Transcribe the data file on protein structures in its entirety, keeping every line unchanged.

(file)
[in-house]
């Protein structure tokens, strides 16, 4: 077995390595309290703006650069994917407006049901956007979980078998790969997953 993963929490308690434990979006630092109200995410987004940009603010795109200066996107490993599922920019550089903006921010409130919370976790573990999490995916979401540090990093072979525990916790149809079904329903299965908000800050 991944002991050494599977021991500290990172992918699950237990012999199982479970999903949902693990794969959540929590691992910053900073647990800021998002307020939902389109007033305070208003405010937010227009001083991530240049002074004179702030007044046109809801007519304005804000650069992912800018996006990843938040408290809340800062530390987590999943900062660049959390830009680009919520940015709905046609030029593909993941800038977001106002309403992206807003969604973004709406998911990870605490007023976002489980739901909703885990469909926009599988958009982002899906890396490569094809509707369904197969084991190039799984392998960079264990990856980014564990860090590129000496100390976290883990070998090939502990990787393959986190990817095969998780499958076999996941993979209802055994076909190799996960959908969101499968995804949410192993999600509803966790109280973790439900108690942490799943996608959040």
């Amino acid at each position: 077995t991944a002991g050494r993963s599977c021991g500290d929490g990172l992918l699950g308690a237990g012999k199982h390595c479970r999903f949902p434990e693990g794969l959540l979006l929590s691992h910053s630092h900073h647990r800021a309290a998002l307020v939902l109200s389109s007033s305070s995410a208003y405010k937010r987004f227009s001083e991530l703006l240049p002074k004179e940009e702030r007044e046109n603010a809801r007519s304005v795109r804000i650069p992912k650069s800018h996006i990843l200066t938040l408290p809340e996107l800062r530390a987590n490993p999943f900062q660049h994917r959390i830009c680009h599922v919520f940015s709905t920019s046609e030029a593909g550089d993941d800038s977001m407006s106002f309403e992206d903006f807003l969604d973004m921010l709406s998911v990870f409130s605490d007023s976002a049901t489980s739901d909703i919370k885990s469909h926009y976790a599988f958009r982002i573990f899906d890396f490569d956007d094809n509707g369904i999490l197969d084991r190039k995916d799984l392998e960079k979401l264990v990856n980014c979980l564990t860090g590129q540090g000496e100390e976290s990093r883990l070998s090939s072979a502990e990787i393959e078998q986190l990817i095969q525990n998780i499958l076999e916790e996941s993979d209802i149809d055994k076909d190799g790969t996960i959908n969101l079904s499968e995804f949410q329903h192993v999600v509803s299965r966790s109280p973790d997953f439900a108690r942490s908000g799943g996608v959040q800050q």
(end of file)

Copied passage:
[in-house]
């Protein structure tokens, strides 16, 4: 077995390595309290703006650069994917407006049901956007979980078998790969997953 993963929490308690434990979006630092109200995410987004940009603010795109200066996107490993599922920019550089903006921010409130919370976790573990999490995916979401540090990093072979525990916790149809079904329903299965908000800050 991944002991050494599977021991500290990172992918699950237990012999199982479970999903949902693990794969959540929590691992910053900073647990800021998002307020939902389109007033305070208003405010937010227009001083991530240049002074004179702030007044046109809801007519304005804000650069992912800018996006990843938040408290809340800062530390987590999943900062660049959390830009680009919520940015709905046609030029593909993941800038977001106002309403992206807003969604973004709406998911990870605490007023976002489980739901909703885990469909926009599988958009982002899906890396490569094809509707369904197969084991190039799984392998960079264990990856980014564990860090590129000496100390976290883990070998090939502990990787393959986190990817095969998780499958076999996941993979209802055994076909190799996960959908969101499968995804949410192993999600509803966790109280973790439900108690942490799943996608959040």
């Amino acid at each position: 077995t991944a002991g050494r993963s599977c021991g500290d929490g990172l992918l699950g308690a237990g012999k199982h390595c479970r999903f949902p434990e693990g794969l959540l979006l929590s691992h910053s630092h900073h647990r800021a309290a998002l307020v939902l109200s389109s007033s305070s995410a208003y405010k937010r987004f227009s001083e991530l703006l240049p002074k004179e940009e702030r007044e046109n603010a809801r007519s304005v795109r804000i650069p992912k650069s800018h996006i990843l200066t938040l408290p809340e996107l800062r530390a987590n490993p999943f900062q660049h994917r959390i830009c680009h599922v919520f940015s709905t920019s046609e030029a593909g550089d993941d800038s977001m407006s106002f309403e992206d903006f807003l969604d973004m921010l709406s998911v990870f409130s605490d007023s976002a049901t489980s739901d909703i919370k885990s469909h926009y976790a599988f958009r982002i573990f899906d890396f490569d956007d094809n509707g369904i999490l197969d084991r190039k995916d799984l392998e960079k979401l264990v990856n980014c979980l564990t860090g590129q540090g000496e100390e976290s990093r883990l070998s090939s072979a502990e990787i393959e078998q986190l990817i095969q525990n998780i499958l076999e916790e996941s993979d209802i149809d055994k076909d190799g790969t996960i959908n969101l079904s499968e995804f949410q329903h192993v999600v509803s299965r966790s109280p973790d997953f439900a108690r942490s908000g799943g996608v959040q800050q």